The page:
In spring of 2014, Bunce started taking classes at UCC again to pursue an Associate of Arts in Accounting. For the most part, Bunce wasn’t involved with campus activities right away. She went to school to focus on classes. She went home to study and take care of her family. Rinse and repeat.

However, that would soon change. Because of her G.P.A., she was invited to join Phi Theta Kappa during winter 2015. Immediately, she started attending the PTK meetings. After attending several club meetings, then President KC Perley suggested she take on the role of public relations for PTK.

During fall term 2015, she became an ambassador.  According to UCC’s website, an ambassador “represents Umpqua Community College to prospective students, current students, faculty and staff, community members and guests at the institution. Student ambassadors are first points of contact, are well informed about campus and able to provide direction and assistance as needed.” Ambassadors must have a 3.0 G.P.A. and be in good academic standing, have taken 15 credits already at UCC and work a regular 12 hours per week.

That fall, a horrible tragedy struck the campus that challenged Bunce’s resolve. In the wake of  the Oct. 1 campus shooting,  the UCC’s PTK chapter almost dissolved. Bunce was then asked to take the chapter president’s position. Bunce did step up and became the interim president for the remainder of the year.

She served as interim president until fall 2016 when the club was able to restart the chapter. After holding an official election, Bunce became the UCC PTK chapter president. In fall 2016, she also became a peer mentor as she continues to work at the front desk to be a more accessible peer mentor.

During this time, problems began in her personal life. Family fights drove her to isolate herself from her mother. Her closest relative, her grandfather, passed away. And, with so much heartbreak and tragedy in her life, she chose to focus on her classes and her family’s stability. Still fighting her past along with recent tragedies, she graduated from UCC in spring 2016. She was not done with UCC, though.

For the 2016/17 school year, Bunce returned to UCC as a dual enrolled student at Eastern Oregon University to work towards a Bachelor’s in Business Administration degree.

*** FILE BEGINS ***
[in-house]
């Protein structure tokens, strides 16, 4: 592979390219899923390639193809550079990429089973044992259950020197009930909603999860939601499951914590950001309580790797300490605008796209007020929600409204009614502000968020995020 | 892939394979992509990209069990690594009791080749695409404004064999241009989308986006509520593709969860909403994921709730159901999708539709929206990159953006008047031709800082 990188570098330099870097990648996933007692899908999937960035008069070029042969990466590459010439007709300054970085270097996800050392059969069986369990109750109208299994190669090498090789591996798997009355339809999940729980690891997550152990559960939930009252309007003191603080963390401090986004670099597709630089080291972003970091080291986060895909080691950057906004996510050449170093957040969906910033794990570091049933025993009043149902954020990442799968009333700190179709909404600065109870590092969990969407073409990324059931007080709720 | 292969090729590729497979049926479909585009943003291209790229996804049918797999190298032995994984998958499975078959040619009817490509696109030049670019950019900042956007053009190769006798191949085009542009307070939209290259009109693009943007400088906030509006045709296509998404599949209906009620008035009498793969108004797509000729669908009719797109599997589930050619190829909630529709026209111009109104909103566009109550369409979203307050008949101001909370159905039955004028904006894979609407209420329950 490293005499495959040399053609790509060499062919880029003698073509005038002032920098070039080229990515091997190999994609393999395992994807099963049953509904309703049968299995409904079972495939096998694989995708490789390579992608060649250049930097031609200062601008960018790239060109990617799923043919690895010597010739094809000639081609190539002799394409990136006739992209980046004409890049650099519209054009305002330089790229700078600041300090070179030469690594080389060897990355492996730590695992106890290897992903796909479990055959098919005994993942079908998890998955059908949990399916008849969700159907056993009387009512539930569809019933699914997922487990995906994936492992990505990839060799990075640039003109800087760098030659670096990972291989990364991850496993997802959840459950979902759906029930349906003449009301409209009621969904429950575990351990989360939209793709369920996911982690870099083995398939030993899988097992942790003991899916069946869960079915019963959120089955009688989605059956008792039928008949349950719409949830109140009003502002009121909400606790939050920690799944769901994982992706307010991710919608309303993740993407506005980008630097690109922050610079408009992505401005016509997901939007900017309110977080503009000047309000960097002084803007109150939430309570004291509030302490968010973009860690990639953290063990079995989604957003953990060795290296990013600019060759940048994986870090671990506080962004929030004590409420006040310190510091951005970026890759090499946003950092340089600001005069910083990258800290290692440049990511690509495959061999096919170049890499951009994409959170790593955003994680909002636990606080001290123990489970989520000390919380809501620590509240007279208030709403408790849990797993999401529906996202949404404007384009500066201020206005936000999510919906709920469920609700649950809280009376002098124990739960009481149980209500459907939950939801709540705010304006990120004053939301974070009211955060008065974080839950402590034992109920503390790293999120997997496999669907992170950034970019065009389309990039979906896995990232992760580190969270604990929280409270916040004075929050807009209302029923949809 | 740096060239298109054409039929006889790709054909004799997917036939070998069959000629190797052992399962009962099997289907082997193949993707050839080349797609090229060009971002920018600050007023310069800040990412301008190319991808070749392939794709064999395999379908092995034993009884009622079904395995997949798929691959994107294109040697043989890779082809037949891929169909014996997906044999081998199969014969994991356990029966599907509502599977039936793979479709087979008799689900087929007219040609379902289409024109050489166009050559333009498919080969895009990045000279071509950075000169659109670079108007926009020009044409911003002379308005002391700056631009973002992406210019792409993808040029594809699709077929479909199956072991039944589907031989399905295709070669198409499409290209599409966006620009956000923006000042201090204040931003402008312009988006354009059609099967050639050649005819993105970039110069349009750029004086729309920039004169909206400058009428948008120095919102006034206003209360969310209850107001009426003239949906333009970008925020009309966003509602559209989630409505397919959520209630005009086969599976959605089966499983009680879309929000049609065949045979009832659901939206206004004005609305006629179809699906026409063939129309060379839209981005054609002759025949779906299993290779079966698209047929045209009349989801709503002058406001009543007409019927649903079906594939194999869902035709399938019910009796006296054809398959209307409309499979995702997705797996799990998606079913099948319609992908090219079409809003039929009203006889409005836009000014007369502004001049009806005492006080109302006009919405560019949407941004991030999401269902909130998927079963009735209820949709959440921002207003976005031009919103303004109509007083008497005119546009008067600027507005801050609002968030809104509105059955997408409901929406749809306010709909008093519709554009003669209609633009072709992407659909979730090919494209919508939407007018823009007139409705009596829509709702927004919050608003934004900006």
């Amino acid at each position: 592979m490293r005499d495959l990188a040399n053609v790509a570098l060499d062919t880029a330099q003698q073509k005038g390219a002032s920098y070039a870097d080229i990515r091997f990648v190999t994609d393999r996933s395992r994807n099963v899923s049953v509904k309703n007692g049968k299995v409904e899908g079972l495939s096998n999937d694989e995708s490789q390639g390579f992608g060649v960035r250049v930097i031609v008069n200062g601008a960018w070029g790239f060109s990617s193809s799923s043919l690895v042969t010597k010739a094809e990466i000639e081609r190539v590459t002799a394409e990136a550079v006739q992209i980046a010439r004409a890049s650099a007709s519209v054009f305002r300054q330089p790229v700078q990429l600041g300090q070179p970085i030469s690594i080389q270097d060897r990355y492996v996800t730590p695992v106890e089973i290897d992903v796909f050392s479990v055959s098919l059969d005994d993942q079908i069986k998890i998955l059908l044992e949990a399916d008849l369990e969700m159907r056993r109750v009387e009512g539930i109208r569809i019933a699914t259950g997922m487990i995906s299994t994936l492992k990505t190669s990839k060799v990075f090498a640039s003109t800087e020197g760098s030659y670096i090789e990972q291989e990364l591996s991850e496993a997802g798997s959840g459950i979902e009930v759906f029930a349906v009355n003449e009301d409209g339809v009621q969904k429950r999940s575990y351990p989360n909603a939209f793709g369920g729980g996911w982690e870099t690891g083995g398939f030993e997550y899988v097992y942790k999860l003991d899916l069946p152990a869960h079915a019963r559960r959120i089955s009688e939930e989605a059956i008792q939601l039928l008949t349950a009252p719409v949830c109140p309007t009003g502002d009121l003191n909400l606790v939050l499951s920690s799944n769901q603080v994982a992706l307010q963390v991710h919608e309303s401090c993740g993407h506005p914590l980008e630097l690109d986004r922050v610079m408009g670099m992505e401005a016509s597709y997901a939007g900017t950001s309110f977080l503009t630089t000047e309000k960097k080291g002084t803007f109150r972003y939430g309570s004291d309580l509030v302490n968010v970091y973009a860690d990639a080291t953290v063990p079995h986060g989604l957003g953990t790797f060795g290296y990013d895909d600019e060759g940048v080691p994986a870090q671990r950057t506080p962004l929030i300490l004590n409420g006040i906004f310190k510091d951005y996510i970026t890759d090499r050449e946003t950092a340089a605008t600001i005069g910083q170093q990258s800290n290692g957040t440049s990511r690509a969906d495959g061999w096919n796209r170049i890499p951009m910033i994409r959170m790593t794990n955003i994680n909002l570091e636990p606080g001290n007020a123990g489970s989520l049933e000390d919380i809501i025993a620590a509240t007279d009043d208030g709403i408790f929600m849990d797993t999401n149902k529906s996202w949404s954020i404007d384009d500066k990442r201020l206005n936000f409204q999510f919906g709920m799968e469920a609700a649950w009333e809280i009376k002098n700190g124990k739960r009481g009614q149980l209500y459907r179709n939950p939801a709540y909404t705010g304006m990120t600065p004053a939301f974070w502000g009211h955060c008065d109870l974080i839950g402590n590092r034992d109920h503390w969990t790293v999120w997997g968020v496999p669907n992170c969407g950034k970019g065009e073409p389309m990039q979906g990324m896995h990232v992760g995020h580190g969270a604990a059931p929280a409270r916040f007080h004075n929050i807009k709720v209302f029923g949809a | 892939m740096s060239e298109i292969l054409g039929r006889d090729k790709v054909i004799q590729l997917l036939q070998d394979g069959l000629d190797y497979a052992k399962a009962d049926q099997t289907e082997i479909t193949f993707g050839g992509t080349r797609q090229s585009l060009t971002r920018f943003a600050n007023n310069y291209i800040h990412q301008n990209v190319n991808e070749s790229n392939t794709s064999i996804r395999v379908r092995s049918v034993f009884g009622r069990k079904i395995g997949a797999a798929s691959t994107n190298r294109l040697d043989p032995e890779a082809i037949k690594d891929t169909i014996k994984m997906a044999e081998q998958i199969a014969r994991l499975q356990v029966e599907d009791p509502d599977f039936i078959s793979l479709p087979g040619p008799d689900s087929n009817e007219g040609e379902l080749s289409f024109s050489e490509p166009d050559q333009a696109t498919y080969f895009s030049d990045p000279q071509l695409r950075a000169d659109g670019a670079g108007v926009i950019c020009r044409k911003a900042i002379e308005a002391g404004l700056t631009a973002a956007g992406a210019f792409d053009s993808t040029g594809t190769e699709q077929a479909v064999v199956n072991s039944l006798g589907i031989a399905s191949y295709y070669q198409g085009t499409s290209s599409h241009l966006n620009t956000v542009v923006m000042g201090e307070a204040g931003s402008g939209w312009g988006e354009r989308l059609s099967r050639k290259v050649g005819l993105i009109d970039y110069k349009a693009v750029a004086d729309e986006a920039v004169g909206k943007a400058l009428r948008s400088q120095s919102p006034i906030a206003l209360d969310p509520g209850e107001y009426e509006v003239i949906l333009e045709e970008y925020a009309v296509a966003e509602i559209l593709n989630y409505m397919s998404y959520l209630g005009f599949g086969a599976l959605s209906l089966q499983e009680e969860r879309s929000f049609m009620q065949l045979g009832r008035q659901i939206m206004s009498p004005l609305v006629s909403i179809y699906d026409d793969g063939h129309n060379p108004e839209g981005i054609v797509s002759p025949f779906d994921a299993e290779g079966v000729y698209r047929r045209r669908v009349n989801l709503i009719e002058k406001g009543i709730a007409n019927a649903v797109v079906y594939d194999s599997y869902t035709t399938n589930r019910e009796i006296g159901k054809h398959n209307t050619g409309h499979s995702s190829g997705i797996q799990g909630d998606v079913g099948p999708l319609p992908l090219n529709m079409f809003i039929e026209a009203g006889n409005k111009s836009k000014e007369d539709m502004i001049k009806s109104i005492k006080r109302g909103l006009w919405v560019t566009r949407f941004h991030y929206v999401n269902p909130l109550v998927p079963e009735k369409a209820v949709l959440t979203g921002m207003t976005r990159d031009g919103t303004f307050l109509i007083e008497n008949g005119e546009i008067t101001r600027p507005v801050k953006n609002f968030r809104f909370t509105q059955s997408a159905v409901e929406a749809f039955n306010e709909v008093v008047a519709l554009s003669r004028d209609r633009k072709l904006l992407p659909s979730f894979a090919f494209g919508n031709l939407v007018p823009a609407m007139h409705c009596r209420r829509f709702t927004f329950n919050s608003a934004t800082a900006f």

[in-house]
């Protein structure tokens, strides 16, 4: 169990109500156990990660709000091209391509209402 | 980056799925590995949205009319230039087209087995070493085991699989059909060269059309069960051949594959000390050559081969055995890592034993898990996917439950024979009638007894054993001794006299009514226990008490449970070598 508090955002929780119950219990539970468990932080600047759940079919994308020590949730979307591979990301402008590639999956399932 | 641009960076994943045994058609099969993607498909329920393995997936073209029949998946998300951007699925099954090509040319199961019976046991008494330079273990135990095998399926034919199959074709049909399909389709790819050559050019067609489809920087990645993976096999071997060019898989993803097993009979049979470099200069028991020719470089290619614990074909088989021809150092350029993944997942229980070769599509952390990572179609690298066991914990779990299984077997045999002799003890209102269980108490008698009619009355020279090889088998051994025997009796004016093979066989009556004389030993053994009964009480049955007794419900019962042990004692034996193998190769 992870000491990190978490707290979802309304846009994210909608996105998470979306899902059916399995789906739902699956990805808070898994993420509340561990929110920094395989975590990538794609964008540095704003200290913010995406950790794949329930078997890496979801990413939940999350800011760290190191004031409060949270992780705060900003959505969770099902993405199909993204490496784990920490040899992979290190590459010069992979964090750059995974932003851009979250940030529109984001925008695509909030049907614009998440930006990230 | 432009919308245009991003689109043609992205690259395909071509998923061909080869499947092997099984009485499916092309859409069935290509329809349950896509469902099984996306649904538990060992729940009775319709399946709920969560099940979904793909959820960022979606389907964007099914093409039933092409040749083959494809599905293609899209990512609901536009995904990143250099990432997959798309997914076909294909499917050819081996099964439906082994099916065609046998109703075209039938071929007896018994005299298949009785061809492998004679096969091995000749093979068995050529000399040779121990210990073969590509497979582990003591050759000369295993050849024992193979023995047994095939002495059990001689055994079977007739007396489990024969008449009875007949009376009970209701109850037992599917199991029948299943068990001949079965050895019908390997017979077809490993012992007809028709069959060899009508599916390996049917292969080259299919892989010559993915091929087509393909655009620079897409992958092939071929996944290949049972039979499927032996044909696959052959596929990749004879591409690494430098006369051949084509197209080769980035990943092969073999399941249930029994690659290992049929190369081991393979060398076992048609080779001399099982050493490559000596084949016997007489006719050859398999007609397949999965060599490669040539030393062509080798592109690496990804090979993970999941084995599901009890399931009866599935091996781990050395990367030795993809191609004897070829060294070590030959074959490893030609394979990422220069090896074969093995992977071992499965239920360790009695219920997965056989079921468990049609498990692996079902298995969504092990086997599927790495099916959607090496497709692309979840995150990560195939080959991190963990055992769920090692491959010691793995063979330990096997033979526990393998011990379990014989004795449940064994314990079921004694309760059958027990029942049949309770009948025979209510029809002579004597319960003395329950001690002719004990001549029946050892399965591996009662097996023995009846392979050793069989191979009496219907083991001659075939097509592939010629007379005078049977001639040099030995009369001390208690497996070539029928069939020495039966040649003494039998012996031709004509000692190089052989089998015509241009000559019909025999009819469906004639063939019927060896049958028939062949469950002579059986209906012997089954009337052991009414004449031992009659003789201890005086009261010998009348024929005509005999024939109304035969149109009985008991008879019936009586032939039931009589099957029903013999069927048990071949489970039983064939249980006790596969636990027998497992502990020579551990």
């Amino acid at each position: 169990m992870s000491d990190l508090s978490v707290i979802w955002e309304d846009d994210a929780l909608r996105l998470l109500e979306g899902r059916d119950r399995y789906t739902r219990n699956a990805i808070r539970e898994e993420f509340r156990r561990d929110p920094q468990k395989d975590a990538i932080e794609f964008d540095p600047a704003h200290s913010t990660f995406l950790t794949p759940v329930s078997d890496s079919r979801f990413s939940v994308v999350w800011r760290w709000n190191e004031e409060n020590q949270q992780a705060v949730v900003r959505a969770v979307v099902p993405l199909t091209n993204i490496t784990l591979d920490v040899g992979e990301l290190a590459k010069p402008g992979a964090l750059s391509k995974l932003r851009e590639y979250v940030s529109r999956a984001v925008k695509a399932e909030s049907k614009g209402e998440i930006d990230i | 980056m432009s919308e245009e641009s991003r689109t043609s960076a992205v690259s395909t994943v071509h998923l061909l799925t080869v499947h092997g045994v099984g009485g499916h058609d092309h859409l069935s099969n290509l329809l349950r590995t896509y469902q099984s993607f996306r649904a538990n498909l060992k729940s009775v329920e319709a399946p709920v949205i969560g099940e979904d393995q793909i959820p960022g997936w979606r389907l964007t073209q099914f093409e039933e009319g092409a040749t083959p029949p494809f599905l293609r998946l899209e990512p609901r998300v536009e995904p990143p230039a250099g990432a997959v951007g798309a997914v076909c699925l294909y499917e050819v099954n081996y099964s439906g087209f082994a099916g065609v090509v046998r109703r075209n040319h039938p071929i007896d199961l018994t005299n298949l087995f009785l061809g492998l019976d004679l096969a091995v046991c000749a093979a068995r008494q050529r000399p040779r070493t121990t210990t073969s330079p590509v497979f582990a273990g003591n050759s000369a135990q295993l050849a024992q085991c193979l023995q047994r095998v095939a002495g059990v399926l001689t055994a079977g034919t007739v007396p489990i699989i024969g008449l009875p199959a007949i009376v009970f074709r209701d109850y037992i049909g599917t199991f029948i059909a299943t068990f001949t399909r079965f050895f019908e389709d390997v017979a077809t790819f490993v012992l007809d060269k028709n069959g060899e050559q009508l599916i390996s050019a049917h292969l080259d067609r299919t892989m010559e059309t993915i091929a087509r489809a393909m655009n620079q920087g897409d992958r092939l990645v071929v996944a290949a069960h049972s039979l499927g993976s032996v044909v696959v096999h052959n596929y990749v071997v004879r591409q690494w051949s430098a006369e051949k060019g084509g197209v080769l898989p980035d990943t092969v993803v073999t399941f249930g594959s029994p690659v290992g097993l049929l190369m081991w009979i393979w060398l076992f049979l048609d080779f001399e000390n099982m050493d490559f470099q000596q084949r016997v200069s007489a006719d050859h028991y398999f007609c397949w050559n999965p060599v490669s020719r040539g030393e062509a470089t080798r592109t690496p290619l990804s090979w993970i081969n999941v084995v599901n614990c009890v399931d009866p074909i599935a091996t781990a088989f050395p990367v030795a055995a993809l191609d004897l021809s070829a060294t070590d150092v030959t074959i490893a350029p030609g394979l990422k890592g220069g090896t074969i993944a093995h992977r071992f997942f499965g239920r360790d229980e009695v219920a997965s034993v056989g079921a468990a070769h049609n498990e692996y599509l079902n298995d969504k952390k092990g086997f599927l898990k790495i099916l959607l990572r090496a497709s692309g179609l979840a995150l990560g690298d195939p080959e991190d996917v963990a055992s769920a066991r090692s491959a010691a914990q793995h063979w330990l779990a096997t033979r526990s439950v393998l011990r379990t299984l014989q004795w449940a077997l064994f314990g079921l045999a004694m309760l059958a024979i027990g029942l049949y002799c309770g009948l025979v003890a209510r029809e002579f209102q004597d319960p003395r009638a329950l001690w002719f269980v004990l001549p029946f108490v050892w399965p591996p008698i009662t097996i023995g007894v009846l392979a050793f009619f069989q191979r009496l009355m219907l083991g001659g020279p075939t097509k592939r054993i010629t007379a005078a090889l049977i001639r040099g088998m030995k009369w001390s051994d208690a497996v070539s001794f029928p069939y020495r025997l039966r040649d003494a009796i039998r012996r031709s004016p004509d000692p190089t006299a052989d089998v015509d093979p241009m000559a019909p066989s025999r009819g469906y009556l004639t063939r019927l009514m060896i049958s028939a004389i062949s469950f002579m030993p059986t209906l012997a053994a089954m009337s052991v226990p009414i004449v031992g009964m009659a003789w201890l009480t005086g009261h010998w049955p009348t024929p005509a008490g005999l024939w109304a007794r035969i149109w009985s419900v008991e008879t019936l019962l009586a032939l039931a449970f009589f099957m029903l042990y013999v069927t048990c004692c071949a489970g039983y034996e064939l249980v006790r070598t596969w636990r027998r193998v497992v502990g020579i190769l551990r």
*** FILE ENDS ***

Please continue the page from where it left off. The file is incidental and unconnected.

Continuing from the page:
As PTK’s president, Bunce sought to raise the chapter’s status within the fraternity. She began working on their hallmarks which are a process of taking on projects and writing papers to solve critical issues. Learning that the UCC garden was about to dissolve, Bunce sought to save the garden by making the garden part of one of their hallmarks. Due to their continued  hard work, the garden is now ready to be planted for the summer growing season.

Bunce and UCC’s chapter of PTK were able to raise their status by performing their hallmarks. And for that hard work, she and her team traveled to a national PTK conference in Nashville for an unforgettable experience.

Once Bunce returned from their trip, she was honored for her hard work at a banquet in Salem with the governor. Bunce and one other student from UCC are a part of the All-USA/All State Academic Team and received scholarships for their university education. According to the UCC website, the All-USA/All State Community College Academic Team selected twenty students in early 2017 for the national All-USA Community College Academic Team. Each student received a $5,000 scholarship and recognition in the USA TODAY newspaper.

For those who don’t know who Bunce is, she is one of the friendly faces at the main desk in the Student Center. Her job is to answer phones and assist Diana Kelly; she also helps students with many needs as part of her role as peer mentor.